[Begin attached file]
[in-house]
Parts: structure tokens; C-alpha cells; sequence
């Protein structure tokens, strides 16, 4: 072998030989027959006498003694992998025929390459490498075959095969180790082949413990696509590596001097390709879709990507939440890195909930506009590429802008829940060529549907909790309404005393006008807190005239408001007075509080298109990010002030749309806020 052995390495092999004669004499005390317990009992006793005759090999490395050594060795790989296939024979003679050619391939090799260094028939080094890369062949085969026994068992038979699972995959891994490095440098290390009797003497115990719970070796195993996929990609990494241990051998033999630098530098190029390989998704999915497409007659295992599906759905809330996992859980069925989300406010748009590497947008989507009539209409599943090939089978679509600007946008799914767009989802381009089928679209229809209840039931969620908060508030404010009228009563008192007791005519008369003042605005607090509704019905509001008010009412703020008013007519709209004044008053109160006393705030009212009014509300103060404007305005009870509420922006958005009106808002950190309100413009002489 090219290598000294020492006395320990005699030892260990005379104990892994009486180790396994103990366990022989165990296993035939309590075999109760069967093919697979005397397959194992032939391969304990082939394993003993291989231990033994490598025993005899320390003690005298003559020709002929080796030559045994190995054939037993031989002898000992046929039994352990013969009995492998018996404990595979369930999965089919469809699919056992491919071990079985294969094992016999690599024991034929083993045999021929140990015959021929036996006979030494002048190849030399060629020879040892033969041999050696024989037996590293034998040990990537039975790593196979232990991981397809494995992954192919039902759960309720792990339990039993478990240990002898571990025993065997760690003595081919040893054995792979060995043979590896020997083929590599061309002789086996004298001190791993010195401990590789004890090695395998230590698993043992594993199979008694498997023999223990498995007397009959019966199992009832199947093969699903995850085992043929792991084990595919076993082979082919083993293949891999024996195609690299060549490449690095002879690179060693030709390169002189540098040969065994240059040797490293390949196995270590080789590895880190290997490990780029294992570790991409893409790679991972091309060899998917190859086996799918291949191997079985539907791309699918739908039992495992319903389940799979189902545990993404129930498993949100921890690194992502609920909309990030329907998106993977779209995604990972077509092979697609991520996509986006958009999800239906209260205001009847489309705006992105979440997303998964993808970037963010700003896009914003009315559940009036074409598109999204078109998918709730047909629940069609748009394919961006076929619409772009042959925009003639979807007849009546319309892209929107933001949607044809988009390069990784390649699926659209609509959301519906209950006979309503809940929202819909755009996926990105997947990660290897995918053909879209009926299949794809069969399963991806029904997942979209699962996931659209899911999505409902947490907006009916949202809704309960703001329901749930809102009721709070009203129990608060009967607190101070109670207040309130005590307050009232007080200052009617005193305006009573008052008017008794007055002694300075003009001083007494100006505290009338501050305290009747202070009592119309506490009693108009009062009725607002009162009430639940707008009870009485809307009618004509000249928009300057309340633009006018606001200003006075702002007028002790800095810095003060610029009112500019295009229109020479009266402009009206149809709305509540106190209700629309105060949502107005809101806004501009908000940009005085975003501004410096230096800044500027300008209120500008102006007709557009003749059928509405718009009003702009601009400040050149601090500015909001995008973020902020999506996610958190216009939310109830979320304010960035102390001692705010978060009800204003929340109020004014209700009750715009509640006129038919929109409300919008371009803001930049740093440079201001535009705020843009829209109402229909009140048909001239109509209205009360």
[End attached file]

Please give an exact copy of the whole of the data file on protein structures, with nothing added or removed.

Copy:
[in-house]
Parts: structure tokens; C-alpha cells; sequence
């Protein structure tokens, strides 16, 4: 072998030989027959006498003694992998025929390459490498075959095969180790082949413990696509590596001097390709879709990507939440890195909930506009590429802008829940060529549907909790309404005393006008807190005239408001007075509080298109990010002030749309806020 052995390495092999004669004499005390317990009992006793005759090999490395050594060795790989296939024979003679050619391939090799260094028939080094890369062949085969026994068992038979699972995959891994490095440098290390009797003497115990719970070796195993996929990609990494241990051998033999630098530098190029390989998704999915497409007659295992599906759905809330996992859980069925989300406010748009590497947008989507009539209409599943090939089978679509600007946008799914767009989802381009089928679209229809209840039931969620908060508030404010009228009563008192007791005519008369003042605005607090509704019905509001008010009412703020008013007519709209004044008053109160006393705030009212009014509300103060404007305005009870509420922006958005009106808002950190309100413009002489 090219290598000294020492006395320990005699030892260990005379104990892994009486180790396994103990366990022989165990296993035939309590075999109760069967093919697979005397397959194992032939391969304990082939394993003993291989231990033994490598025993005899320390003690005298003559020709002929080796030559045994190995054939037993031989002898000992046929039994352990013969009995492998018996404990595979369930999965089919469809699919056992491919071990079985294969094992016999690599024991034929083993045999021929140990015959021929036996006979030494002048190849030399060629020879040892033969041999050696024989037996590293034998040990990537039975790593196979232990991981397809494995992954192919039902759960309720792990339990039993478990240990002898571990025993065997760690003595081919040893054995792979060995043979590896020997083929590599061309002789086996004298001190791993010195401990590789004890090695395998230590698993043992594993199979008694498997023999223990498995007397009959019966199992009832199947093969699903995850085992043929792991084990595919076993082979082919083993293949891999024996195609690299060549490449690095002879690179060693030709390169002189540098040969065994240059040797490293390949196995270590080789590895880190290997490990780029294992570790991409893409790679991972091309060899998917190859086996799918291949191997079985539907791309699918739908039992495992319903389940799979189902545990993404129930498993949100921890690194992502609920909309990030329907998106993977779209995604990972077509092979697609991520996509986006958009999800239906209260205001009847489309705006992105979440997303998964993808970037963010700003896009914003009315559940009036074409598109999204078109998918709730047909629940069609748009394919961006076929619409772009042959925009003639979807007849009546319309892209929107933001949607044809988009390069990784390649699926659209609509959301519906209950006979309503809940929202819909755009996926990105997947990660290897995918053909879209009926299949794809069969399963991806029904997942979209699962996931659209899911999505409902947490907006009916949202809704309960703001329901749930809102009721709070009203129990608060009967607190101070109670207040309130005590307050009232007080200052009617005193305006009573008052008017008794007055002694300075003009001083007494100006505290009338501050305290009747202070009592119309506490009693108009009062009725607002009162009430639940707008009870009485809307009618004509000249928009300057309340633009006018606001200003006075702002007028002790800095810095003060610029009112500019295009229109020479009266402009009206149809709305509540106190209700629309105060949502107005809101806004501009908000940009005085975003501004410096230096800044500027300008209120500008102006007709557009003749059928509405718009009003702009601009400040050149601090500015909001995008973020902020999506996610958190216009939310109830979320304010960035102390001692705010978060009800204003929340109020004014209700009750715009509640006129038919929109409300919008371009803001930049740093440079201001535009705020843009829209109402229909009140048909001239109509209205009360």